It is also important for you to know that the vSwitch does not support the use of dynamic link aggregation protocols (i.e. PaGP/LACP are not supported). Additionally, you’ll want to disable Spanning Tree protocol negotiation and enable portfast and trunkfast on the pSwitch ports.
All this brings up the political complexity associated with IP Hash – the virtualization administrator can’t make all the configuration changes alone. You have to involve the network support team, which in many organizations, isn’t worth any possible performance improvement!
So, let’s assume that you have one VM (one single IP address) copying files between two file servers (two unique IP addresses) See Table 4:
Table 4. IP Hash Based Mapping, Scenario 1
As you can see, we now have one VM taking advantage of two pNICs. There are obvious performance advantages to this approach! But, what happens if the two file servers have IP addresses that compute out to the same hash value, as shown in Table 5?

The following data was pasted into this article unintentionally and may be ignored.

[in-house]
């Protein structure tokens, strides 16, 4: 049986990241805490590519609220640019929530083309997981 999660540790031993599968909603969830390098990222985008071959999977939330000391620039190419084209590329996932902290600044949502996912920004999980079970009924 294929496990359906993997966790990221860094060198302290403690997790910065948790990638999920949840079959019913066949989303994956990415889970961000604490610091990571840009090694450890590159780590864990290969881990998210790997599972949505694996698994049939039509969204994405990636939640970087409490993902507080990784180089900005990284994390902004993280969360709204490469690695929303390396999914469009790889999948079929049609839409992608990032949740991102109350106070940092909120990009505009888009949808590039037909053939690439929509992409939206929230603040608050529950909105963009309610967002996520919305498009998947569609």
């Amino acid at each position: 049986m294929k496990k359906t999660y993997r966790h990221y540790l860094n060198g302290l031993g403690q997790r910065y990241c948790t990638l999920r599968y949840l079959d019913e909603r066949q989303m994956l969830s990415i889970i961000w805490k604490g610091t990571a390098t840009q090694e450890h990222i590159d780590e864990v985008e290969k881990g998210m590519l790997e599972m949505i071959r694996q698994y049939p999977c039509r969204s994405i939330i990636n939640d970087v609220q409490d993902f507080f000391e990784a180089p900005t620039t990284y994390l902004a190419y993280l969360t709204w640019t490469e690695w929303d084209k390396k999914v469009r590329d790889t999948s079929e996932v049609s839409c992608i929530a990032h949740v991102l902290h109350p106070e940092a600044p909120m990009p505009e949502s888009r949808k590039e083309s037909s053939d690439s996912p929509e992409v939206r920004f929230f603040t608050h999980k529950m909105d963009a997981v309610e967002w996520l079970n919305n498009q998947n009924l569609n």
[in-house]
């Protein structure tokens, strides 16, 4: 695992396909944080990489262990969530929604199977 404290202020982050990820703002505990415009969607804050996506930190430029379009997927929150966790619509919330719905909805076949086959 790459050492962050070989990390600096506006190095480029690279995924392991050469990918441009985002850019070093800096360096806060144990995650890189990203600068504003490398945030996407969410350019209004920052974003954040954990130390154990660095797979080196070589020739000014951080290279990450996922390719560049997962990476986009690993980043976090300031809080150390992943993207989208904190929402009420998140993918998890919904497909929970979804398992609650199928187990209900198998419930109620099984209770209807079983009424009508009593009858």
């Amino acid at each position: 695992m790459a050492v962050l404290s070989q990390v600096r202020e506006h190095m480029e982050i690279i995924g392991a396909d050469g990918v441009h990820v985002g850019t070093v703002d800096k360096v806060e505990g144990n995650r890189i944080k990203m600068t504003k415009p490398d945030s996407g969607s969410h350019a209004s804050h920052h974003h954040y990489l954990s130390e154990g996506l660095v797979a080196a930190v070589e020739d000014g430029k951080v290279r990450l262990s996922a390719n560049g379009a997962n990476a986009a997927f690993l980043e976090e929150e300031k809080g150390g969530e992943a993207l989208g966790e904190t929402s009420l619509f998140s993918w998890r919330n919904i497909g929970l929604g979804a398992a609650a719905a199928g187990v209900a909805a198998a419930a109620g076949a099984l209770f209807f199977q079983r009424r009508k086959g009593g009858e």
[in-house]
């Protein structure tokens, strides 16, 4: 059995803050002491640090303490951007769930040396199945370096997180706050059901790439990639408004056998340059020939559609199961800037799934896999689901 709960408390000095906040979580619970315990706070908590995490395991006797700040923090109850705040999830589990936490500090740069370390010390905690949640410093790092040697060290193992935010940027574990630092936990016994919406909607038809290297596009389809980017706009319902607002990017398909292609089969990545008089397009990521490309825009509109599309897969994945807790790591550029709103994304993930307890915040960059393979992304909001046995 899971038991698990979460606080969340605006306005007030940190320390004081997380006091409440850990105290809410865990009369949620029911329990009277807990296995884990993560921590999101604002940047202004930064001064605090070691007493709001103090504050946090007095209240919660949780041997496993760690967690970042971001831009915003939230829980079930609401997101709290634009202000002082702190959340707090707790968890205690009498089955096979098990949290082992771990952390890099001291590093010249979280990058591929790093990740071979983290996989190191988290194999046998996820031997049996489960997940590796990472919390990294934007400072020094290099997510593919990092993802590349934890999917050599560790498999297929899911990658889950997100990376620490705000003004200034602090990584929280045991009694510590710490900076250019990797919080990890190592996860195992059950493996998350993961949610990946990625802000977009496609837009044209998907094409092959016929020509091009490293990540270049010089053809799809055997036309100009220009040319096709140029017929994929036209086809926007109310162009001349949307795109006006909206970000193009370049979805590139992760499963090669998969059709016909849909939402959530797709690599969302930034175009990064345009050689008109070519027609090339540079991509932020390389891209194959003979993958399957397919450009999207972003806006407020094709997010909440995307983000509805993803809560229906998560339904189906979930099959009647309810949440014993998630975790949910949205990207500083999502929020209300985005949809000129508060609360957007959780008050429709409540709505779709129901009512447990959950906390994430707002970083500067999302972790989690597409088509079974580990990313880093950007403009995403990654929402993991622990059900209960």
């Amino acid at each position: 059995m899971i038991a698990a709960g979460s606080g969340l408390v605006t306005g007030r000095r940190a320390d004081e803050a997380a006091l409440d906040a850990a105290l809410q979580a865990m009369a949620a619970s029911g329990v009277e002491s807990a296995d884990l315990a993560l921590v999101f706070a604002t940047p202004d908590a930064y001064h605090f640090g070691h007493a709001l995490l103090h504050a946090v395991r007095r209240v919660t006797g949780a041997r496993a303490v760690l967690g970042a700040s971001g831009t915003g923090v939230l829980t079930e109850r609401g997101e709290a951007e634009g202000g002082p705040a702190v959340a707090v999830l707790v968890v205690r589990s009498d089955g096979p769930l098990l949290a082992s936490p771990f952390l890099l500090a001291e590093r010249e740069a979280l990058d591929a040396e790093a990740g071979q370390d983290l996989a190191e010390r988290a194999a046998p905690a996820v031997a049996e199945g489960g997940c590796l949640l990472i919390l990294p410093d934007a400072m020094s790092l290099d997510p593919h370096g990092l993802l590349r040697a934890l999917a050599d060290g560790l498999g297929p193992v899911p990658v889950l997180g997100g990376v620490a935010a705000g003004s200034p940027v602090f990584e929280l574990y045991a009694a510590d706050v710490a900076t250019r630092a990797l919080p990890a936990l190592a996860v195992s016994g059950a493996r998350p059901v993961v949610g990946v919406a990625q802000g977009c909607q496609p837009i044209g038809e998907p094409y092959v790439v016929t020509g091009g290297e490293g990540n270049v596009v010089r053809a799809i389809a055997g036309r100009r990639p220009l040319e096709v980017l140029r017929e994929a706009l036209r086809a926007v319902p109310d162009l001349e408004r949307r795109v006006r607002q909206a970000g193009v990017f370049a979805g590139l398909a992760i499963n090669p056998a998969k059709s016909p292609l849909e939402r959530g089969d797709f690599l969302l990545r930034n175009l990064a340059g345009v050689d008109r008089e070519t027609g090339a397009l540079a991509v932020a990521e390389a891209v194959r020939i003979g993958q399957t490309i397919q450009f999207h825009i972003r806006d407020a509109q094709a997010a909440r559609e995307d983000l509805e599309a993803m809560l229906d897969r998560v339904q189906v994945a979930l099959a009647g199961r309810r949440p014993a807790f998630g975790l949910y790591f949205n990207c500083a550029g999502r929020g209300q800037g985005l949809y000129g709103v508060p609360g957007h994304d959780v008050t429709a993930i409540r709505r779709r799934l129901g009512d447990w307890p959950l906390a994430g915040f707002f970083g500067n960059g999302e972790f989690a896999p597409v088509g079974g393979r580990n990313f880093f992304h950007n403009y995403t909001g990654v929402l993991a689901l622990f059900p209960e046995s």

Table 5. IP Hash Based Mapping, Scenario 2
In this example, both conversations map to the same pNIC, which kind of defeats the purpose for implementing IP Hash in the first place! What it all boils down to is this:
To derive maximum value from the IP Hash load balancing algorithm, you need to have a source with a wide variety of destinations.
Where most people want to use IP Hash is for supporting IP Storage on ESX/i (remember, that’s my notation for either ESX or ESXi). Since there is a single source IP address (the IP address of the vmkernel), you need to have multiple destination IP addresses to be able to take advantage of the load balancing features of IP Hash. In many IP Storage configurations, this is not the case. NFS is the primary culprit – it is very common to have a single NFS server sharing out multiple mount points, which all share the NFS server’s IP address. Many iSCSI environments suffer from the same problem – all the iSCSI LUNs frequently live behind the same iSCSI Target, thus a single IP address.
The lesson to this story is really quite simple:
If you want to use IP Hash to increase the effective bandwidth between your ESX/i host and your IP Storage subsystem, you must configure multiple IP addresses on your IP Storage. For NFS, this means either multiple NFS servers or a single server with multiple aliases, and for iSCSI, it means that you’ll want to configure multiple targets with a variety of IP addresses.